BBB Scam Alert: This pet sitting job is too good to be true
(BBB) - Scammers have been using employment scams to trick people out of their personal information and money for years. These scams often target students or others looking for part time jobs. Recently, BBB Scam Tracker has seen multiple reports of a tempting scam that appears to be a friendly family looking for a pet sitter.
How the Scam Works
A very polite-seeming person contacts you through social media, a legitimate job website, or your student email with what sounds like an excellent job offer. First, the person tries to earn your trust by sharing a lot of personal information, such as their name, age, pets’ names, and job. Then, they give you a long story about how they are moving to your area and will need a pet sitter immediately. They offer you a generous hourly rate or ask you to name your price. Because you are such a good fit, they don’t even need to interview you in person.
Once you accept the job, the scammers get down to business. They may ask you for sensitive personal information, such as your full name, address, phone number, social security number, and banking information, claiming they need it to set up direct deposit or pay you in advance. In some cases, they may send you a check for a large amount of money and ask you to deduct your wages and use the rest to purchase supplies. If you follow their instructions, you’ll lose your own money paying for supplies when it comes to light that the check was a fake.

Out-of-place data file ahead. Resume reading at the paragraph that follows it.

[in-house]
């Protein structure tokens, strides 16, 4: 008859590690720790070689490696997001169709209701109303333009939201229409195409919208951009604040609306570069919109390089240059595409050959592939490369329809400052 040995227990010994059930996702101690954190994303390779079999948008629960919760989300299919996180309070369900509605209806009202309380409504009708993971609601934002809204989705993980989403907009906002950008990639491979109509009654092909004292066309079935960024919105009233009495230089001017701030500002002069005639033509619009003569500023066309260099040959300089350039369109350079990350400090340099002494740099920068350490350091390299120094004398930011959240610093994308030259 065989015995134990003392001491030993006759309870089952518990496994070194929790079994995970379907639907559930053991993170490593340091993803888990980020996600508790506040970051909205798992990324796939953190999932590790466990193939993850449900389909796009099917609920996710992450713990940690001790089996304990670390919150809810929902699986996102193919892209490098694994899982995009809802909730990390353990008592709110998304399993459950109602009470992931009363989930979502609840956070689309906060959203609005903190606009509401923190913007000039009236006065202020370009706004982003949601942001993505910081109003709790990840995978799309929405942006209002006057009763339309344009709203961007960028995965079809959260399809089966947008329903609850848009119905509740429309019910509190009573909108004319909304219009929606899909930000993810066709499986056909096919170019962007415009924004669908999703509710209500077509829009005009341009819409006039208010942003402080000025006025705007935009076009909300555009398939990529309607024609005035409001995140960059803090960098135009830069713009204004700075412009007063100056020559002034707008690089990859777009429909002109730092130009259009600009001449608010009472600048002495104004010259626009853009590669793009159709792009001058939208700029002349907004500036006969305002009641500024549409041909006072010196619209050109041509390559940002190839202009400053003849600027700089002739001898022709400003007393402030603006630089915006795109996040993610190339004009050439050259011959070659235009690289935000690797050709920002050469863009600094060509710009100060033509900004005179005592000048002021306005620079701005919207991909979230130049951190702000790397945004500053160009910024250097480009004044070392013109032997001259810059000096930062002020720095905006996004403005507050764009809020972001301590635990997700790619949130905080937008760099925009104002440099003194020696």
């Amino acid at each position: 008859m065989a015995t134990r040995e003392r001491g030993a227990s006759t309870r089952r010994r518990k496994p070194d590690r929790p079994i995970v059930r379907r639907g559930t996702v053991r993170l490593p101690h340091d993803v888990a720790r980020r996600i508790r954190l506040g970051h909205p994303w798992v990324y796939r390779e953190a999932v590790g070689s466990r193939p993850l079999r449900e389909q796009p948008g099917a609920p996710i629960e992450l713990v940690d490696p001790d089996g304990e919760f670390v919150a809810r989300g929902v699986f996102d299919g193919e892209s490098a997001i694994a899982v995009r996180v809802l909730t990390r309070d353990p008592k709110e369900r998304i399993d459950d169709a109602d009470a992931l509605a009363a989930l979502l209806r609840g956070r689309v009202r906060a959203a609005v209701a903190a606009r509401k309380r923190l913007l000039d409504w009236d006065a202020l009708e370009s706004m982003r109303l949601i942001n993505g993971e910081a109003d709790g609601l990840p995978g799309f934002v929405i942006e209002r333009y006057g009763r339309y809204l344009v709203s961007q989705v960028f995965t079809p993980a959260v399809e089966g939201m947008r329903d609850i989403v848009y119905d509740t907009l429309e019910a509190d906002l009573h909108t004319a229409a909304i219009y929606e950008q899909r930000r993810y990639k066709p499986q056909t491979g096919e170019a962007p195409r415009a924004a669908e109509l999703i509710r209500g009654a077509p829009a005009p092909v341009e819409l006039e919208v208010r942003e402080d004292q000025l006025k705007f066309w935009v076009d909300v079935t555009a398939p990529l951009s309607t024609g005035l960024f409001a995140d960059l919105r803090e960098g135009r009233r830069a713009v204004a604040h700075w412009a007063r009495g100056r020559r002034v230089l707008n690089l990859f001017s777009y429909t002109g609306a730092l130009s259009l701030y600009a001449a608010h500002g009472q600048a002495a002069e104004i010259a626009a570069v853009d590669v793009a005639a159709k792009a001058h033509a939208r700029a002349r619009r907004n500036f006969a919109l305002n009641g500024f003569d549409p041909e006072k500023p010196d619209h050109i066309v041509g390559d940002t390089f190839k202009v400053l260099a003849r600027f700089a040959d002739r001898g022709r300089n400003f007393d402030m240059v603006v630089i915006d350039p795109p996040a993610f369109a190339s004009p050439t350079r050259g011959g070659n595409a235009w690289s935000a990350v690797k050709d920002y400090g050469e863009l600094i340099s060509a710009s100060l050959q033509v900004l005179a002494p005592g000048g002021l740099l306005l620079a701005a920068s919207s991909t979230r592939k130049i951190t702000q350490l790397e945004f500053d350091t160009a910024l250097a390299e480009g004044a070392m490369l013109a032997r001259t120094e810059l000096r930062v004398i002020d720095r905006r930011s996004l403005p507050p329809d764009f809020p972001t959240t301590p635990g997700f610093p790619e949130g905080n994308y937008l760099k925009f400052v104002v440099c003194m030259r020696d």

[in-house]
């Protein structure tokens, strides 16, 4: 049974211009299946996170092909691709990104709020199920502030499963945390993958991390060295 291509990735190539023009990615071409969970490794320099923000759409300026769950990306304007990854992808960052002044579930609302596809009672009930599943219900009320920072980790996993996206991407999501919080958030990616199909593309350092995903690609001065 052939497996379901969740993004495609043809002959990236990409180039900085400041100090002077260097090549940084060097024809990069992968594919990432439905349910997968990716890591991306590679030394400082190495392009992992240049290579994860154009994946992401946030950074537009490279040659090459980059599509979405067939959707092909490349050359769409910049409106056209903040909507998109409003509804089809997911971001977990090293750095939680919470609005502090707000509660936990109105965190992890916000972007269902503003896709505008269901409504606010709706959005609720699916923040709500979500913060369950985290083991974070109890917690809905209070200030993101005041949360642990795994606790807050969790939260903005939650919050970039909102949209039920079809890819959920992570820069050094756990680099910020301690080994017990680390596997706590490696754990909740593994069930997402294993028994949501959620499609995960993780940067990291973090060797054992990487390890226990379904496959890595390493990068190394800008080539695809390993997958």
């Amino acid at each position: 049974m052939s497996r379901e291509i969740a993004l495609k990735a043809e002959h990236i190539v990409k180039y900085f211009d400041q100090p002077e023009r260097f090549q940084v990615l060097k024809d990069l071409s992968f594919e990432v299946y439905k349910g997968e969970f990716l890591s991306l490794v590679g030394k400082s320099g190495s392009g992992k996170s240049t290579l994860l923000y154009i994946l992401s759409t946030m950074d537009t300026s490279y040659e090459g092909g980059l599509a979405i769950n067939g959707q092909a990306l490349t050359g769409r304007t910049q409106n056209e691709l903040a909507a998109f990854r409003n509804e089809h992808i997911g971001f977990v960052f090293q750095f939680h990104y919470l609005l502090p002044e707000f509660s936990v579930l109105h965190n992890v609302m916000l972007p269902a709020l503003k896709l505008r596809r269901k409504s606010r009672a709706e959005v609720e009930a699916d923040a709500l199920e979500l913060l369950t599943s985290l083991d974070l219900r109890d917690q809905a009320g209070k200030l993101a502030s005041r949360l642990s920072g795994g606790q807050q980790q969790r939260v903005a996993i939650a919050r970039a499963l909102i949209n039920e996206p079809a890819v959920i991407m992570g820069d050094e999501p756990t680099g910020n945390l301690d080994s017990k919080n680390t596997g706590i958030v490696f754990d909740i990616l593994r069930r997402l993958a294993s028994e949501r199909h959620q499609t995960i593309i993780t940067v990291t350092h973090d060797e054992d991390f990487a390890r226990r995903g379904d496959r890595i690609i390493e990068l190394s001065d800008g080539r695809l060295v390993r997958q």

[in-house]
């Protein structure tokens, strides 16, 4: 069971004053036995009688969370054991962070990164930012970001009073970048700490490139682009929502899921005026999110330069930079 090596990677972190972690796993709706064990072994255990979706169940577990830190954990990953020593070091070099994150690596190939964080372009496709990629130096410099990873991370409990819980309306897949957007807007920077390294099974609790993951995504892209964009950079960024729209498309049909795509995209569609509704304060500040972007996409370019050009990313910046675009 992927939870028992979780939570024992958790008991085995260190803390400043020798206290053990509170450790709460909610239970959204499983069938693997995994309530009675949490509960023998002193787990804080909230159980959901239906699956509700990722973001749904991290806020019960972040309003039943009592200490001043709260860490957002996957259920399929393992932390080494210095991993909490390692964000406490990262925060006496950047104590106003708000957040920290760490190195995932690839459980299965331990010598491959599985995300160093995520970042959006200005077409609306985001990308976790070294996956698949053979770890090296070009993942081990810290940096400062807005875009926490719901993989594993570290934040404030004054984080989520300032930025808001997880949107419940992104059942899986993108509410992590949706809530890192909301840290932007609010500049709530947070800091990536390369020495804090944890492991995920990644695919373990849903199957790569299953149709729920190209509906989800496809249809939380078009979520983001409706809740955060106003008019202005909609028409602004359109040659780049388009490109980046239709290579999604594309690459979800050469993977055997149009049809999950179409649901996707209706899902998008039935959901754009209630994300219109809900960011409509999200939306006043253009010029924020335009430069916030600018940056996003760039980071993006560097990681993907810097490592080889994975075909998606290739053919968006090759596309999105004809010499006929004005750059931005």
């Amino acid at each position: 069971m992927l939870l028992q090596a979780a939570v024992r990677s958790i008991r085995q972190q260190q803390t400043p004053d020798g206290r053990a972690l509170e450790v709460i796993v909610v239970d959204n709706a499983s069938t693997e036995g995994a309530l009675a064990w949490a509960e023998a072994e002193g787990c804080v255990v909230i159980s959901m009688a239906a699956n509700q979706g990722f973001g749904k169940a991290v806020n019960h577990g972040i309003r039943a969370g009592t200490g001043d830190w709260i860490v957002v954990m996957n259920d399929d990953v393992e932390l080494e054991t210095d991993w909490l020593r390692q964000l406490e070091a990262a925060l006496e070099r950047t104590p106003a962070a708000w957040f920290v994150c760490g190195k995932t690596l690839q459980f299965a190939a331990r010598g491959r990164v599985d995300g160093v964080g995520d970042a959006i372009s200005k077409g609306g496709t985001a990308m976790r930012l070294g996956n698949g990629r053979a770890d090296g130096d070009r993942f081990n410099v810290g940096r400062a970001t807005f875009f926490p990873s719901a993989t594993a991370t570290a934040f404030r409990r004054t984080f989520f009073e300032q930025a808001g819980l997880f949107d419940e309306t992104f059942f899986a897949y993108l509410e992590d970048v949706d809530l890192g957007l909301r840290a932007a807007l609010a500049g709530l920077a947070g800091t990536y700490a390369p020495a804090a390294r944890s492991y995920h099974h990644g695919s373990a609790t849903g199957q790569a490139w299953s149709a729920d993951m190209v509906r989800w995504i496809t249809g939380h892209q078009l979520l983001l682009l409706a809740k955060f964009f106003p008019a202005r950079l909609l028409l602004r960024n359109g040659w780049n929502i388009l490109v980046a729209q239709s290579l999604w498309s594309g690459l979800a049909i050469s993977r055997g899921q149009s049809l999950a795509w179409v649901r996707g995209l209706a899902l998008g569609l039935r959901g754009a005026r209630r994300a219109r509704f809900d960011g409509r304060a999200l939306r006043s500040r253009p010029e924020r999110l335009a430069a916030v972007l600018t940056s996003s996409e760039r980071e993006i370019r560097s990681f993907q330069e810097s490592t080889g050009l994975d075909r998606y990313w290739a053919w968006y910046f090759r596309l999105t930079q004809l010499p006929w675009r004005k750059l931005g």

How to Avoid the Scam
- Never give your personal information to strangers. Don’t share sensitive details like your home address, social security number, or bank account information with someone you’ve never met. You should only give this information to a person or business you know and trust.
- Do thorough research. If a person contacts you with a pet sitting job and a long story about their life, you should be able to verify the details. Ask to connect on social media and look up the home address they provide. If the person is hesitant to tell you specifics or changes the subject when you ask for more information, don’t accept the job.
- Stay alert to red flags. Correspondence with grammatical errors, offers to hire you without an interview, and pay that seems too good to be true are all classic elements of a scam. If you notice any of these red flags, steer clear.
- Understand how checks work. If someone sends you a check and asks you to deposit it, know that your bank will credit the funds to your account before they are actually transferred to your account. It can take a few weeks to discover a check is false. If you spend the money before then, the bank will hold you accountable for the funds. If you aren’t sure about the source of a check, wait 30 days before you spend it. Don’t give into pressure to transfer the funds to someone else before then.